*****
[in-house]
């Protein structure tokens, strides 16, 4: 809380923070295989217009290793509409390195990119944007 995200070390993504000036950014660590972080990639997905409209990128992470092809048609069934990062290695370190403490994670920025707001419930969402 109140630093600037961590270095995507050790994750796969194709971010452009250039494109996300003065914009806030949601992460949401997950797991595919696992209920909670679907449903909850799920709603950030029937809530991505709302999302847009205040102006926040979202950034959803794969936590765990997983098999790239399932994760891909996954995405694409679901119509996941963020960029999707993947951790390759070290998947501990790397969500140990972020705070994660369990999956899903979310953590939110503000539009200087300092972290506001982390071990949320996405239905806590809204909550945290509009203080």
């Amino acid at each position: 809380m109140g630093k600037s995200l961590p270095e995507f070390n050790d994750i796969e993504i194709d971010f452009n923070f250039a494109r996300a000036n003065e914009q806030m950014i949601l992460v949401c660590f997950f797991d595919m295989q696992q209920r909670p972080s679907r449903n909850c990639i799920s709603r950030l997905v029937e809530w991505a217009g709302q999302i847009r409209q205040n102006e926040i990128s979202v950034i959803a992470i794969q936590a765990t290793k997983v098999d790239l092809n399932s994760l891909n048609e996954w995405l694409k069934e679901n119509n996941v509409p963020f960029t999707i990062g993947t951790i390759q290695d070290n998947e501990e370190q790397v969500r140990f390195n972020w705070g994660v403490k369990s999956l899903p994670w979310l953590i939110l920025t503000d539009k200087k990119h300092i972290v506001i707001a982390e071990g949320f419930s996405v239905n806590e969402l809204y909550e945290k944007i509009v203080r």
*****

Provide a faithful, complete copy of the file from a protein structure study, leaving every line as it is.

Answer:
[in-house]
């Protein structure tokens, strides 16, 4: 809380923070295989217009290793509409390195990119944007 995200070390993504000036950014660590972080990639997905409209990128992470092809048609069934990062290695370190403490994670920025707001419930969402 109140630093600037961590270095995507050790994750796969194709971010452009250039494109996300003065914009806030949601992460949401997950797991595919696992209920909670679907449903909850799920709603950030029937809530991505709302999302847009205040102006926040979202950034959803794969936590765990997983098999790239399932994760891909996954995405694409679901119509996941963020960029999707993947951790390759070290998947501990790397969500140990972020705070994660369990999956899903979310953590939110503000539009200087300092972290506001982390071990949320996405239905806590809204909550945290509009203080």
């Amino acid at each position: 809380m109140g630093k600037s995200l961590p270095e995507f070390n050790d994750i796969e993504i194709d971010f452009n923070f250039a494109r996300a000036n003065e914009q806030m950014i949601l992460v949401c660590f997950f797991d595919m295989q696992q209920r909670p972080s679907r449903n909850c990639i799920s709603r950030l997905v029937e809530w991505a217009g709302q999302i847009r409209q205040n102006e926040i990128s979202v950034i959803a992470i794969q936590a765990t290793k997983v098999d790239l092809n399932s994760l891909n048609e996954w995405l694409k069934e679901n119509n996941v509409p963020f960029t999707i990062g993947t951790i390759q290695d070290n998947e501990e370190q790397v969500r140990f390195n972020w705070g994660v403490k369990s999956l899903p994670w979310l953590i939110l920025t503000d539009k200087k990119h300092i972290v506001i707001a982390e071990g949320f419930s996405v239905n806590e969402l809204y909550e945290k944007i509009v203080r």